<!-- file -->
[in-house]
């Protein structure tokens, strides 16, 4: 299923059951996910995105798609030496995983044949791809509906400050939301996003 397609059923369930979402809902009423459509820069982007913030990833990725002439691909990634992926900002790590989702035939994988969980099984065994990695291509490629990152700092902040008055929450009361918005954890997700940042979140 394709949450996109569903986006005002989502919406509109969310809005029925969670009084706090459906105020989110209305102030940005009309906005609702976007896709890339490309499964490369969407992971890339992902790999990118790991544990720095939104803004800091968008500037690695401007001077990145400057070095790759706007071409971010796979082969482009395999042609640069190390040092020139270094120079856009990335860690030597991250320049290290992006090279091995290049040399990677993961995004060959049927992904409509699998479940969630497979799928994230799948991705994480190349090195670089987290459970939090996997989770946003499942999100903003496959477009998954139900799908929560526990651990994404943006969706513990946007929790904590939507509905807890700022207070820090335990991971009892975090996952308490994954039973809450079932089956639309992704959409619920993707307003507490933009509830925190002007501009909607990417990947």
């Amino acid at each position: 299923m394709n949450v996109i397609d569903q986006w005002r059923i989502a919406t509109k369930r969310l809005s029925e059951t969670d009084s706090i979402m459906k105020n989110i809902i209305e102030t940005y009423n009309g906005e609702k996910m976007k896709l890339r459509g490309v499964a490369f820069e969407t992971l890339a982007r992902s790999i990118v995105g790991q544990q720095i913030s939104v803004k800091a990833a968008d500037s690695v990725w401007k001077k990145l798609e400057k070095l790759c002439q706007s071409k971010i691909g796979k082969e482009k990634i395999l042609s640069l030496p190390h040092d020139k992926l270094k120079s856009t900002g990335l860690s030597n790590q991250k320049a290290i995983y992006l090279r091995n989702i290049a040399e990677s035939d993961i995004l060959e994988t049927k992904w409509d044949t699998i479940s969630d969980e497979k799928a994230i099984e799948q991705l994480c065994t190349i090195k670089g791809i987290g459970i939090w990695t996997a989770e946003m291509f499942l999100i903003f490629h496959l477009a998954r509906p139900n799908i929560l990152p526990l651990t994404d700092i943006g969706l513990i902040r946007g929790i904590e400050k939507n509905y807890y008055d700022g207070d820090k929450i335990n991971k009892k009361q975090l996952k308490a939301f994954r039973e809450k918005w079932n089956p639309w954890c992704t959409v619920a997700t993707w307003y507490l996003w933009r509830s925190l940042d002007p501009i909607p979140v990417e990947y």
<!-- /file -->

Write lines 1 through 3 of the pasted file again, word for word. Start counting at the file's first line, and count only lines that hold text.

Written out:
[in-house]
């Protein structure tokens, strides 16, 4: 299923059951996910995105798609030496995983044949791809509906400050939301996003 397609059923369930979402809902009423459509820069982007913030990833990725002439691909990634992926900002790590989702035939994988969980099984065994990695291509490629990152700092902040008055929450009361918005954890997700940042979140 394709949450996109569903986006005002989502919406509109969310809005029925969670009084706090459906105020989110209305102030940005009309906005609702976007896709890339490309499964490369969407992971890339992902790999990118790991544990720095939104803004800091968008500037690695401007001077990145400057070095790759706007071409971010796979082969482009395999042609640069190390040092020139270094120079856009990335860690030597991250320049290290992006090279091995290049040399990677993961995004060959049927992904409509699998479940969630497979799928994230799948991705994480190349090195670089987290459970939090996997989770946003499942999100903003496959477009998954139900799908929560526990651990994404943006969706513990946007929790904590939507509905807890700022207070820090335990991971009892975090996952308490994954039973809450079932089956639309992704959409619920993707307003507490933009509830925190002007501009909607990417990947």
């Amino acid at each position: 299923m394709n949450v996109i397609d569903q986006w005002r059923i989502a919406t509109k369930r969310l809005s029925e059951t969670d009084s706090i979402m459906k105020n989110i809902i209305e102030t940005y009423n009309g906005e609702k996910m976007k896709l890339r459509g490309v499964a490369f820069e969407t992971l890339a982007r992902s790999i990118v995105g790991q544990q720095i913030s939104v803004k800091a990833a968008d500037s690695v990725w401007k001077k990145l798609e400057k070095l790759c002439q706007s071409k971010i691909g796979k082969e482009k990634i395999l042609s640069l030496p190390h040092d020139k992926l270094k120079s856009t900002g990335l860690s030597n790590q991250k320049a290290i995983y992006l090279r091995n989702i290049a040399e990677s035939d993961i995004l060959e994988t049927k992904w409509d044949t699998i479940s969630d969980e497979k799928a994230i099984e799948q991705l994480c065994t190349i090195k670089g791809i987290g459970i939090w990695t996997a989770e946003m291509f499942l999100i903003f490629h496959l477009a998954r509906p139900n799908i929560l990152p526990l651990t994404d700092i943006g969706l513990i902040r946007g929790i904590e400050k939507n509905y807890y008055d700022g207070d820090k929450i335990n991971k009892k009361q975090l996952k308490a939301f994954r039973e809450k918005w079932n089956p639309w954890c992704t959409v619920a997700t993707w307003y507490l996003w933009r509830s925190l940042d002007p501009i909607p979140v990417e990947y």